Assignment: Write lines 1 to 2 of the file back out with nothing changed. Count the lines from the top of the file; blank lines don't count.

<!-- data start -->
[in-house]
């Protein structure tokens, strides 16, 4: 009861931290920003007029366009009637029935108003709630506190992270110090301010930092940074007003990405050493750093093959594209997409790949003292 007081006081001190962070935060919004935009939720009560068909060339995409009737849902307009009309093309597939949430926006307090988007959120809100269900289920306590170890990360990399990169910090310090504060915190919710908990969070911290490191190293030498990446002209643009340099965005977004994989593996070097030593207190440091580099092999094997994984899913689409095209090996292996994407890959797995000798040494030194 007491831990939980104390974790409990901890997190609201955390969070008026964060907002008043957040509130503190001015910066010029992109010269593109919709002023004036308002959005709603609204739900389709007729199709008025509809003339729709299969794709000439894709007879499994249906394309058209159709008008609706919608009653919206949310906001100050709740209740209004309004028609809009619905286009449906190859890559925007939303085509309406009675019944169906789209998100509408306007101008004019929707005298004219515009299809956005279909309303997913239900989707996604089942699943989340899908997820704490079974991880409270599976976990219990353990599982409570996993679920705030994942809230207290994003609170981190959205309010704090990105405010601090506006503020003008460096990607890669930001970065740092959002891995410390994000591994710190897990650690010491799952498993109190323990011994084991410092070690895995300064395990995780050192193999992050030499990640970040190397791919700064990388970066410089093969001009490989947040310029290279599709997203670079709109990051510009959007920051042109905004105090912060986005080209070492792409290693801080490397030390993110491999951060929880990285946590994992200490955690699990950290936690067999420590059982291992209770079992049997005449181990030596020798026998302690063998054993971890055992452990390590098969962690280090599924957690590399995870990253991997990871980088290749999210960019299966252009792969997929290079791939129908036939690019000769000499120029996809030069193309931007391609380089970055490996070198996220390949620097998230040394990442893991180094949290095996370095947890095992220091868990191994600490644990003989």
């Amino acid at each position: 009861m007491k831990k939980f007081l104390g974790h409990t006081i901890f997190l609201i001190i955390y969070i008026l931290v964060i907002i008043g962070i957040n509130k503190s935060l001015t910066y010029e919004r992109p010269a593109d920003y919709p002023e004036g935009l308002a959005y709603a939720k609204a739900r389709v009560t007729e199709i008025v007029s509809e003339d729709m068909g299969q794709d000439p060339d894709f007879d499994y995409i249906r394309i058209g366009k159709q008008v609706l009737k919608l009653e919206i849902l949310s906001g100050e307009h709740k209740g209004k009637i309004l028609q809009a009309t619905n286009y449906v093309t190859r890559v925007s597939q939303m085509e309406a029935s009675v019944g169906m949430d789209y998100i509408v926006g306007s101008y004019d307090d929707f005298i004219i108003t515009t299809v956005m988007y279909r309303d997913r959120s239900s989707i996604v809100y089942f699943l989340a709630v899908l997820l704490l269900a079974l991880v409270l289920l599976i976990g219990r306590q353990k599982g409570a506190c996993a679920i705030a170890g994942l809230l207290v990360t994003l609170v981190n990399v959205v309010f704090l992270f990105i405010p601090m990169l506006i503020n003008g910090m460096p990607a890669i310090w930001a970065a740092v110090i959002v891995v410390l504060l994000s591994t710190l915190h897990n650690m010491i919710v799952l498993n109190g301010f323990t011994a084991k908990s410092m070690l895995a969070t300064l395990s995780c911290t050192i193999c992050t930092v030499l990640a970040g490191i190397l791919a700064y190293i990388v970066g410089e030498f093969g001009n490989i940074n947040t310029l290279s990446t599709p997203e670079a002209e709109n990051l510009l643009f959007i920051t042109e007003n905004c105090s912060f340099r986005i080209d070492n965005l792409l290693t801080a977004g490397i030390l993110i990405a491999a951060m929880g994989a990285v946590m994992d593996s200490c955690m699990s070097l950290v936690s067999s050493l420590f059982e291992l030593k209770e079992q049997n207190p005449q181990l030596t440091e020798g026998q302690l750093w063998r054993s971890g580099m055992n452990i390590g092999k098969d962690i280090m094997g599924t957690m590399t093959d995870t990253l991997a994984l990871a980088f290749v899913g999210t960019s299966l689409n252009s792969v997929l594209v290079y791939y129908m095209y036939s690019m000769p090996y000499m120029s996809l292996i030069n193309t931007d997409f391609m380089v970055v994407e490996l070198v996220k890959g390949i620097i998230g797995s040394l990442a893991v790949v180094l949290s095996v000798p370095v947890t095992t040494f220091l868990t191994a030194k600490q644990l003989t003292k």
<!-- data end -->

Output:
[in-house]
């Protein structure tokens, strides 16, 4: 009861931290920003007029366009009637029935108003709630506190992270110090301010930092940074007003990405050493750093093959594209997409790949003292 007081006081001190962070935060919004935009939720009560068909060339995409009737849902307009009309093309597939949430926006307090988007959120809100269900289920306590170890990360990399990169910090310090504060915190919710908990969070911290490191190293030498990446002209643009340099965005977004994989593996070097030593207190440091580099092999094997994984899913689409095209090996292996994407890959797995000798040494030194 007491831990939980104390974790409990901890997190609201955390969070008026964060907002008043957040509130503190001015910066010029992109010269593109919709002023004036308002959005709603609204739900389709007729199709008025509809003339729709299969794709000439894709007879499994249906394309058209159709008008609706919608009653919206949310906001100050709740209740209004309004028609809009619905286009449906190859890559925007939303085509309406009675019944169906789209998100509408306007101008004019929707005298004219515009299809956005279909309303997913239900989707996604089942699943989340899908997820704490079974991880409270599976976990219990353990599982409570996993679920705030994942809230207290994003609170981190959205309010704090990105405010601090506006503020003008460096990607890669930001970065740092959002891995410390994000591994710190897990650690010491799952498993109190323990011994084991410092070690895995300064395990995780050192193999992050030499990640970040190397791919700064990388970066410089093969001009490989947040310029290279599709997203670079709109990051510009959007920051042109905004105090912060986005080209070492792409290693801080490397030390993110491999951060929880990285946590994992200490955690699990950290936690067999420590059982291992209770079992049997005449181990030596020798026998302690063998054993971890055992452990390590098969962690280090599924957690590399995870990253991997990871980088290749999210960019299966252009792969997929290079791939129908036939690019000769000499120029996809030069193309931007391609380089970055490996070198996220390949620097998230040394990442893991180094949290095996370095947890095992220091868990191994600490644990003989």